Generation Z learners like to feel that they have options for learning (Rakap, 2010).
Concrete abstract and Generation Z learners prefer to work through assignments by themselves and to
not be restricted by boundaries. For Generation Z learners, online instructors may include YouTube videos,
teleconferences, or Skype options for discussions or demonstrations of effective writing for assignments (Saeed,
N., Yang, Y. & Sinnappan, S., 2009). Concrete abstract learners may prefer exploring evaluations of case
studies or scenarios (Kolb, 1984).
In contrast, abstract sequential learners need a learning forum in which they can communicate with
the instructor and the learning community to express their views (Kerr, Rynearson, & Kerr, 2006). Effective
online instructors use Socratic dialogues to engage abstract sequential students in critical thinking writing and
logical organization discussions based on the assignment in which all students have the opportunity to support
and justify ideas and premises (Gose, 2009).
Avoid Writing Process Driven Best Practices
To meet the needs of technology savvy learners, online instructors must avoid creating assignments
that are writing process driven (Walsh, 2010b). Generation Y and Z learners need a more interactive,
technological, real world presentation approach. Assignment writing and communications may be written as a
blog. During the blogging, online instructors must model professional and effective writing and communication
standards. Students should be able to access the blogs via their phones (Tryon, 2006).
When modeling, online instructors must set high student expectation that include substantial, academic
comments and real world application of effective writing and communication skills (Zemelman, Daniels, &
Hyde, 2005). Twenty First Century employers communicate with employees through emails, texting, Skype,
and Webinars. Employee communications to employers may include PowerPoints, Voci presentations, or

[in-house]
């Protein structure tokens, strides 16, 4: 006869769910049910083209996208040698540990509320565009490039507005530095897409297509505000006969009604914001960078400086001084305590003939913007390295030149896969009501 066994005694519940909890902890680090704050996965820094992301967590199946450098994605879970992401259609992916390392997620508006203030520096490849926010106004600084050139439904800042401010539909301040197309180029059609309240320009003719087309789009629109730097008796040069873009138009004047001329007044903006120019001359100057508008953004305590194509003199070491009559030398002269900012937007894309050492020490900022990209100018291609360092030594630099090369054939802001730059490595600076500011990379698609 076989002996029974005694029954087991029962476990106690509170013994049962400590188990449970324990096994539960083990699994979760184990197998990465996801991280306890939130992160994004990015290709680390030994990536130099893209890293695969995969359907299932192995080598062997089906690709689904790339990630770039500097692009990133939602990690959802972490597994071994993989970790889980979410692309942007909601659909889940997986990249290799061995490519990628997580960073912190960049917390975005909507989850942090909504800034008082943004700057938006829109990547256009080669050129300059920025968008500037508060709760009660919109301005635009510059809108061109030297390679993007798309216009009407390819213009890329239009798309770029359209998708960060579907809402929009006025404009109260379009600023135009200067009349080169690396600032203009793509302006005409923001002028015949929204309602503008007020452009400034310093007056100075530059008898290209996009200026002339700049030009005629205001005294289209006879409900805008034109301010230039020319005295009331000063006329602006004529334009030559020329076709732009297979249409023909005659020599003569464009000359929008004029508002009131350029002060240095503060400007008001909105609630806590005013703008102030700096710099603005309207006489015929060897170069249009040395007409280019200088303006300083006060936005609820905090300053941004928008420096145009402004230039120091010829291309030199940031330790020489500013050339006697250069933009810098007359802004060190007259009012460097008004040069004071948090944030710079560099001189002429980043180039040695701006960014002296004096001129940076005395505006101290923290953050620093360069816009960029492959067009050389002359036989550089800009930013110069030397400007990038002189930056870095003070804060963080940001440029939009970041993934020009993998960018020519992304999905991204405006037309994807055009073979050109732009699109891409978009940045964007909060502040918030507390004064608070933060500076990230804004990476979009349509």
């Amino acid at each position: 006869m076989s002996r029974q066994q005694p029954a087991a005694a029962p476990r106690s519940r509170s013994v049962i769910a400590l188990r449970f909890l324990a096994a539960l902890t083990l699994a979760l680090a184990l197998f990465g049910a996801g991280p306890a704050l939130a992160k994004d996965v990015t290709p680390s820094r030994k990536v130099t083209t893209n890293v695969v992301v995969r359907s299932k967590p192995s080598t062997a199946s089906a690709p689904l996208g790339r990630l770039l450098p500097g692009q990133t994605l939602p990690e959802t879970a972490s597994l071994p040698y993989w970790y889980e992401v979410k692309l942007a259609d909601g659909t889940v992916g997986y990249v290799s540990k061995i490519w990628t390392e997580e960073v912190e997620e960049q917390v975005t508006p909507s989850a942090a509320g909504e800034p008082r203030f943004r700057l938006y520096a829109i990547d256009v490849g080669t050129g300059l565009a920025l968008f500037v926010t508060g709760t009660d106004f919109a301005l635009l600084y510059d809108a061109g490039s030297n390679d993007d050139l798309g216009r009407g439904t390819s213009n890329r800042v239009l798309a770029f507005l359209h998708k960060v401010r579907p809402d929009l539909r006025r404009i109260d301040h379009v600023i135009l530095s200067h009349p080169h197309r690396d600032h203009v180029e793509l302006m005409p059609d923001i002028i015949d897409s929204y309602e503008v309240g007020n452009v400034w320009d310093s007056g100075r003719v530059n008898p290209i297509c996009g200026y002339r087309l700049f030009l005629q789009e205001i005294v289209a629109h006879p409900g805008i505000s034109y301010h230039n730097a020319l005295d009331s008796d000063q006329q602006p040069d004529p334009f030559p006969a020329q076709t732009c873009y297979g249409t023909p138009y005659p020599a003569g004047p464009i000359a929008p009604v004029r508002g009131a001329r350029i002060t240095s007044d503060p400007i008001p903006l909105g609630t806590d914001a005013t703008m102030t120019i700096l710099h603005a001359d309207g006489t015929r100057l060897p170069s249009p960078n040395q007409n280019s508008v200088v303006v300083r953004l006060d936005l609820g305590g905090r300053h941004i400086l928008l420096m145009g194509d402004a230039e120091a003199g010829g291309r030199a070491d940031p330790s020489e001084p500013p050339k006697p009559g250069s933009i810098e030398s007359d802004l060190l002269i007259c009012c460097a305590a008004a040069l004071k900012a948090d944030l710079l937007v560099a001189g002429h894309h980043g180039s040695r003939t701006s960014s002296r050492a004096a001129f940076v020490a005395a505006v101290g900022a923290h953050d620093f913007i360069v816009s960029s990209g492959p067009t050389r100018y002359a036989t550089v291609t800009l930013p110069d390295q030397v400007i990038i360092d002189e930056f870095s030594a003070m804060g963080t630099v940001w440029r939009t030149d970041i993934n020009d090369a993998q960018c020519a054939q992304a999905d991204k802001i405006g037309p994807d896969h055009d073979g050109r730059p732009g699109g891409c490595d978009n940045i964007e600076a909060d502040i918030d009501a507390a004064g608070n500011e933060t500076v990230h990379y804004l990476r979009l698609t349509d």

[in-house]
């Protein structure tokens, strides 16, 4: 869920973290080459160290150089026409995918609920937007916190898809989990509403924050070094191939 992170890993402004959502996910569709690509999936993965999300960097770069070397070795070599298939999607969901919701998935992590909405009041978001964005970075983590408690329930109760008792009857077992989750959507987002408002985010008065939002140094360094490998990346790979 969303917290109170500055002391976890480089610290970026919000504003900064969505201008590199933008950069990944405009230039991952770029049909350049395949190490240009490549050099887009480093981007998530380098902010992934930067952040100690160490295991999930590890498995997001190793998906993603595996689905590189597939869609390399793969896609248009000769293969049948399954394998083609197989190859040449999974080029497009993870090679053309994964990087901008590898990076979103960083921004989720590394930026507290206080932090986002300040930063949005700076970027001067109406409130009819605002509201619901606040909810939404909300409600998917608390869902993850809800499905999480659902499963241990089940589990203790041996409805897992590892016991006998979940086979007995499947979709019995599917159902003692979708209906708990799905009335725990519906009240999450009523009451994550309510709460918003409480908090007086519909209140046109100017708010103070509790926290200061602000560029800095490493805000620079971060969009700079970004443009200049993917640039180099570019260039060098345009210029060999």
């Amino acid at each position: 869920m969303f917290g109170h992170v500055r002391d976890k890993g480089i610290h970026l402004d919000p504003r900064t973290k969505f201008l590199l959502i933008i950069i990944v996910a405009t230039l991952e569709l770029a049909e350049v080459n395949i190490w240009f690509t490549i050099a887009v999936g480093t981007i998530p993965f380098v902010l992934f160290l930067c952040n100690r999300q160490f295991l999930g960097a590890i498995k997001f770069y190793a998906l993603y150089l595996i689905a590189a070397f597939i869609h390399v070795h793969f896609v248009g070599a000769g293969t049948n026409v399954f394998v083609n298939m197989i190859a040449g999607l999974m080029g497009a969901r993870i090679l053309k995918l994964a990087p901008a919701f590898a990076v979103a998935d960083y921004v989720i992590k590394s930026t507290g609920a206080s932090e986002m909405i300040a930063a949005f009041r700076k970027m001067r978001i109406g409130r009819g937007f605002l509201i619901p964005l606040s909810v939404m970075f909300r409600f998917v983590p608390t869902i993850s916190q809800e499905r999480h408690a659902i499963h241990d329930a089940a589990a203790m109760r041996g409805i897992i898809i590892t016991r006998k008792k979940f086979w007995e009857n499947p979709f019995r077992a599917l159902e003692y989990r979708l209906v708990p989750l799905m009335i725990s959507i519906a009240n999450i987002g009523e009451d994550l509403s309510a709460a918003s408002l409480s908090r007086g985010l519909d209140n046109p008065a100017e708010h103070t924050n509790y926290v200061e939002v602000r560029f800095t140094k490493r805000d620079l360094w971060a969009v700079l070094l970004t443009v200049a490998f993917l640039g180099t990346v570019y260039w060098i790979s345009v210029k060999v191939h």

simulations that include music (Saeed, N., Yang, Y. & Sinnappan, S., 2009). Online instructors must model
assignment options that demonstrate how to effectively write appropriate communications for technological
based global audiences and employers (McLawhon & Cutright, 2012).
Creating Sense of Community
Effective online instructors create and model a sense of community (Ting, 2009). Learners are
encouraged and expected to interact in modeling presentations, in discussions, or in technological based
activities (Regan & Berkeley, 2012). When online instructors promote positive and meaningful
communications, they build trust and create a sense of community in which all students share an equal voice
(Lassitter, 2009). Online Generation Y learners need to feel like they are part of a learning community of peers
(Imig, 2010). Generation Z learners interact more fully when they are connected to a Web community (Simon,
Online students often lack the critical thinking skills to understand broad concepts (Gose, 2009).
Through the modeling process, online instructors set a purpose for each communication activity and written
assignment. When students know and understand the purpose for an activity or assignment, learning outcomes
increase (Guzel-Oxmen, 2009). Modeling provides opportunities for online instructors to ask students
meaningful why and what questions about the purpose of an assignment. Concrete sequential learners need
clarifications (Kohl, 1984), and Generation Z students expect instant clarifications (Labi, 2008b).
Concrete sequential learners prefer a structured, purpose driven environment in which questions can be
clarified (Richmond & Cummings, 2005). Generation Z students need immediate feedback and clarifications
(Matthews, 2008). Online instructors must use multiple strategies to help students visualize the purpose of an
assignment and how to effectively utilize writing strategies. Instructions may use charts, graphic organizers, or
frameworks to breakdown and visualize concepts (Sangineto, Capuano, Gaeta, & Micarelli, 2008).
Online instructors model appropriate and academic language during presentations. Through the use of